Esmé Patterson is always evolving. She is the founder and longtime frontwoman of Denver-based folk and indie-pop band Paper Bird and the creative behind Woman to Woman, an album that gives voice to some of music’s most famous fictional female muses. Her recently released third solo album We Were Wild marks her first full-length project since her departure from Paper Bird and move to Portland. Once again, she has transformed—this time plunging into unfamiliar sonic territory. “Feel Right” is We Were Wild’s first single, and we’re delighted to premiere its infectiously fun, electrifying music video for you today:
I had the chance to chat with Esmé about the video, expressing joy in the face of pain, and the aspirational, inspirational freakiness of David Bowie and Prince.
VICTORIA CHIU: Hi, Esmé! I loved listening to “Feel Right,” which explores themes and feelings of dissonance between two extremes of a spectrum. What sparked the need to explore that sense for you?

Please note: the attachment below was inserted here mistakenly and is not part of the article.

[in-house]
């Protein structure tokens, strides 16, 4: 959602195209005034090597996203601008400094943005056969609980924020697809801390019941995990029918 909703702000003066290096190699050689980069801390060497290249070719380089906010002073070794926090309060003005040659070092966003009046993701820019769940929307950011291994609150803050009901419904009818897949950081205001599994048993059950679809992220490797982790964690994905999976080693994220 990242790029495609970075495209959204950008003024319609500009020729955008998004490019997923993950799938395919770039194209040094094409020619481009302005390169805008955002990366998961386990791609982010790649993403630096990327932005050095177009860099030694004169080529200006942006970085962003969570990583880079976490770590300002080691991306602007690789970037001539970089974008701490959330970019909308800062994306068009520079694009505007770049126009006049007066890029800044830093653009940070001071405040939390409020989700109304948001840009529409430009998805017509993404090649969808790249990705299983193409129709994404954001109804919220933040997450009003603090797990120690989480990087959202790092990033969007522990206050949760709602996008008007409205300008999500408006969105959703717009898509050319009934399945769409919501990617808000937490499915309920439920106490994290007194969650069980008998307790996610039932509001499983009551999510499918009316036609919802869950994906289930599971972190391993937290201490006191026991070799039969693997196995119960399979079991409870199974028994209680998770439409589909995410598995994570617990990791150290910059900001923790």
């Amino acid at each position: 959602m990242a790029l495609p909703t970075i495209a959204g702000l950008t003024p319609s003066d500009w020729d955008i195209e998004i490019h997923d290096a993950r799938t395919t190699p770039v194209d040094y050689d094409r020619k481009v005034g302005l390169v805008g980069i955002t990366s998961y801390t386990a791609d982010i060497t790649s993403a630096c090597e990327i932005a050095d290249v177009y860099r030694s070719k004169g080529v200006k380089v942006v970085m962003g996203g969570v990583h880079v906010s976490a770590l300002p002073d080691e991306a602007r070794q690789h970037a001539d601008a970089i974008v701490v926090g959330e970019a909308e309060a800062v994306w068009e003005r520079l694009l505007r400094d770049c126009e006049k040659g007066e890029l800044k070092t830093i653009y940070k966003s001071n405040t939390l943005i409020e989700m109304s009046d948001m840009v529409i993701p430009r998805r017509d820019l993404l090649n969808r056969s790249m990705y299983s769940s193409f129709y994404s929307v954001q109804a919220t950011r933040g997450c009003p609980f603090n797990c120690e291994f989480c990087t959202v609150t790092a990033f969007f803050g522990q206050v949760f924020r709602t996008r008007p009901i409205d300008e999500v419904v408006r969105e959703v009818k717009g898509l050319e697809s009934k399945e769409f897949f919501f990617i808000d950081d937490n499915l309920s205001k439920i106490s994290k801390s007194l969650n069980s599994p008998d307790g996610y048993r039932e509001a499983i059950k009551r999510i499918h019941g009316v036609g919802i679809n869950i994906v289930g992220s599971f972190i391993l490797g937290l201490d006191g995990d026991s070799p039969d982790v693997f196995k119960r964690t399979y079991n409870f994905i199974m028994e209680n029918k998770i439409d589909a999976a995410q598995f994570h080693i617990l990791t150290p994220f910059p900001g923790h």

ESMÉ PATTERSON: When I wrote “Feel Right” I was going through a difficult personal time in my life, and there were tons of very painful, objectively immoral things happening in the world, too. Actually, the same sorts of things I wrote “Feel Right” in response to that were on my mind a year ago are still happening today. At the time, I was thinking about police brutality and all the racist, horrible stuff happening, and it got me meditating about when we feel pain, when we feel injustice, when something feels completely wrong. When we sense that, how do we react to that realization, and how do we move forward with the pain we’re feeling? I think that when we recognize and tune into how a feeling is clearly wrong, we’re able to understand at that point how far away “right” is, and how we can move in that direction. Right can’t exist without wrong; they’re opposites, and sometimes you have to feel the depth of how wrong something feels before you figure out that something needs to change, that you can transform your pain into another form and heal yourself, keep progressing.